It’s the charity ticket that even Craiglang cheapskate Tam Mullen would struggle to turn down.
Still Game stars Mark Cox and Jane McCarry are joining forces with Dundee street poet Gary Robertson to raise money for the Archie Foundation.
‘A laugh an a kerry on…’ will take place at the Invercarse Hotel in Dundee on Thursday March 19 in association with Dundee Licensed Trade Association and Choose Events.
Mark and Jane will give their take on many celebrated elements of Scottish culture following a three-course meal while Gary will be entertaining with poetry delivered in his ‘oary’ Dundonian tongue.
“We love coming back up to Dundee because it’s a city that is very much on the up at the moment,” said Mark, who plays Miser Tam in Still Game.
“We appeared at the Invercarse Hotel last year for That’s Plenty Rabbie but there’s an awful lot more to say this time round.
“We’ll give our own outlook on things and it should be a lot of fun.
“We’ll talk about some of the places we’ve visited and some of the things that have happened there – the good, the bad and the disastrous!
“There will also be a few Still Game anecdotes thrown in for good measure as well.”
Mark said the charity element will make the night all the more special.
Jane – who plays Still Game’s gossip queen Isa Brennan – described Dundee audiences as “warm and receptive”.
She also joked she works with Mark “94% of the time” and revealed the secret to their successful comedy partnership.
“I think we genuinely make each other laugh,” she said.
“Fun has to be the element of everything and we really do enjoy performing together.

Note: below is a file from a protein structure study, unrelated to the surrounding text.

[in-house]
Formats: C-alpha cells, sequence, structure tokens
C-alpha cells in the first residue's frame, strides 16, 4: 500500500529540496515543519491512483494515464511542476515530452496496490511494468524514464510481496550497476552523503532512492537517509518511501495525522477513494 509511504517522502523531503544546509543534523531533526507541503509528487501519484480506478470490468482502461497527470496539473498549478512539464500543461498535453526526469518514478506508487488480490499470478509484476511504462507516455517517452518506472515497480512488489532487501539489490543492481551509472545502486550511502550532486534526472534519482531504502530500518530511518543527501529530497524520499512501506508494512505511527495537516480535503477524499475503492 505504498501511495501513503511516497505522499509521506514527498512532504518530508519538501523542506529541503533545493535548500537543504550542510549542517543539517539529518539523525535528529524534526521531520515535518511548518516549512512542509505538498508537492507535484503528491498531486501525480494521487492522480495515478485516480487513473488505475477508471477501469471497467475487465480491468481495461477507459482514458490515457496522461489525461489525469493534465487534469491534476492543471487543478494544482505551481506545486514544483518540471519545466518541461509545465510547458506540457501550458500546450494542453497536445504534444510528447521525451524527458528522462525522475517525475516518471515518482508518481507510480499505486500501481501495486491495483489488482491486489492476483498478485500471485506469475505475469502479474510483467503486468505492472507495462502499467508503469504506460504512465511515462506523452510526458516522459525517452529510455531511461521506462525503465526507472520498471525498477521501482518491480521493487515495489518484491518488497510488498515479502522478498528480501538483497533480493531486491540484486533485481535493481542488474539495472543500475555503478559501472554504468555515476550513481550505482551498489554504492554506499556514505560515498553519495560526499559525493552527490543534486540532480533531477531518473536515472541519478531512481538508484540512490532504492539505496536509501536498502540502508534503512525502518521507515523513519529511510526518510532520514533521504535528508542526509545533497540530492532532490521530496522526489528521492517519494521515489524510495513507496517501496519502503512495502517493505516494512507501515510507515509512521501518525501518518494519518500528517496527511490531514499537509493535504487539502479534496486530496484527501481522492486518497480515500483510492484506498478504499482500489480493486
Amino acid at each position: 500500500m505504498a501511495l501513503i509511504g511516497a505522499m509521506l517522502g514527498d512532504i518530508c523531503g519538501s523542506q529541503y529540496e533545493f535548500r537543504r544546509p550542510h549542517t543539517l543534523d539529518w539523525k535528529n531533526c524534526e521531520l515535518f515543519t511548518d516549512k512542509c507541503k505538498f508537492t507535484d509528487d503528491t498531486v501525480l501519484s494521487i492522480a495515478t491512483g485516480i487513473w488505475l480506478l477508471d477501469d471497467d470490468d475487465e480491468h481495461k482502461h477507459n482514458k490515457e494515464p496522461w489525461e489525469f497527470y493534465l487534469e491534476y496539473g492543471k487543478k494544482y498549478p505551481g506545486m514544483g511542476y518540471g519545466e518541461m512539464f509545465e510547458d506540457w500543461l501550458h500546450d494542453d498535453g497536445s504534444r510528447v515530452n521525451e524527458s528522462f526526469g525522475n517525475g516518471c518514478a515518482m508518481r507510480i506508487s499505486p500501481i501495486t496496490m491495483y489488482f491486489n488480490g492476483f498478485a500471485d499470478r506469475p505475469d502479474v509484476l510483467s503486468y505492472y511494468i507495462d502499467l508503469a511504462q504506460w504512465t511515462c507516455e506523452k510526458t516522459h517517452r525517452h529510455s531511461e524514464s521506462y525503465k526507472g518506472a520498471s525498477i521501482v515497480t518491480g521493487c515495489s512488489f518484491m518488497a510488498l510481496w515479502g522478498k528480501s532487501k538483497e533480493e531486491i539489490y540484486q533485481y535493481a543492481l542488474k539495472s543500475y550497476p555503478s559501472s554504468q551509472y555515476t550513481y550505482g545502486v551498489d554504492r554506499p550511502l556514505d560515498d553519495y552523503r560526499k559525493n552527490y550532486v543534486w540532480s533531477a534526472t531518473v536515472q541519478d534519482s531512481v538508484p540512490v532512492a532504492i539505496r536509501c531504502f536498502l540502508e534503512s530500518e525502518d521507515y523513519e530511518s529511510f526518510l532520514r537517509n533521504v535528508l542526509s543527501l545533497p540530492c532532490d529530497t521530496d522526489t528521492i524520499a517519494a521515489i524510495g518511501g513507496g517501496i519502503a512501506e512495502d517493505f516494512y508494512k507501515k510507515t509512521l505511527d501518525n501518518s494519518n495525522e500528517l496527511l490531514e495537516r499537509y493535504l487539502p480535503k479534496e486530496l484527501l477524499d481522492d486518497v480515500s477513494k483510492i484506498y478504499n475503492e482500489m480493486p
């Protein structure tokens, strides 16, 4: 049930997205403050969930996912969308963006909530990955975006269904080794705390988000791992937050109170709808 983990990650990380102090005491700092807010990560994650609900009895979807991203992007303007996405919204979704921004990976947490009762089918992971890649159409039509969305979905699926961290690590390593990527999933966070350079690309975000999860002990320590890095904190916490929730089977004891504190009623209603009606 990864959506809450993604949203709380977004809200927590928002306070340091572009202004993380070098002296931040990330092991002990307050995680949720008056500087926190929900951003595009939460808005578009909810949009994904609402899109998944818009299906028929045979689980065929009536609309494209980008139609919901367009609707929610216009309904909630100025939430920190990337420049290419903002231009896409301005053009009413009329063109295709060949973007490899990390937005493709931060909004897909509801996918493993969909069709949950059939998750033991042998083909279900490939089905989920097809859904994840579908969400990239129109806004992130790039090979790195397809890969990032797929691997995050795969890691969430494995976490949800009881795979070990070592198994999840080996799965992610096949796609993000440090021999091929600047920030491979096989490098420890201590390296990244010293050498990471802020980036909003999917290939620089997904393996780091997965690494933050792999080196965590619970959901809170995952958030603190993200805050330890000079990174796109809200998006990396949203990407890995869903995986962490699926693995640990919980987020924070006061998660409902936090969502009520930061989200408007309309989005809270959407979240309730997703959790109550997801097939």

“We jumped at the chance to come back to Dundee when the offer arrived.”
Dundee poet Gary Robertson, who was named the country’s best street performer at the Scots Language Awards, is the man behind popular local plays The Scaffies, The Berries and The Middle O’ Nowhere: A Bothy Haunting.
The Fintry man cut his literary teeth writing poetry with pals Mark Thomson and Kevin McCabe after the trio met at a writing group called Hilltown Horizons in the early 2000s.
The group went on to form Tribal Tongues and their brand of poetry – written in Dundee’s “Oary” dialect – took the Scottish spoken-word scene by storm.
Gary said: “To be sharing the same platform with Tam and Isa has blown me away.
“The Still Game characters are national treasures and I’m really excited to be part of this night.
“I will be entertaining with my street poetry along with sharing comical memories of growing up in the housing schemes of Dundee and the scourge of the seagulls!
“I’ve done a lot of charity work and to be involved in something that will benefit others always makes it extra special.
“The Archie Foundation is a great cause and I hope people come along and support us on the night.”
Cutting Edge will complete the evening with a set of traditional and contemporary live music.
Tickets are on sale now costing £40 by calling 07930829247.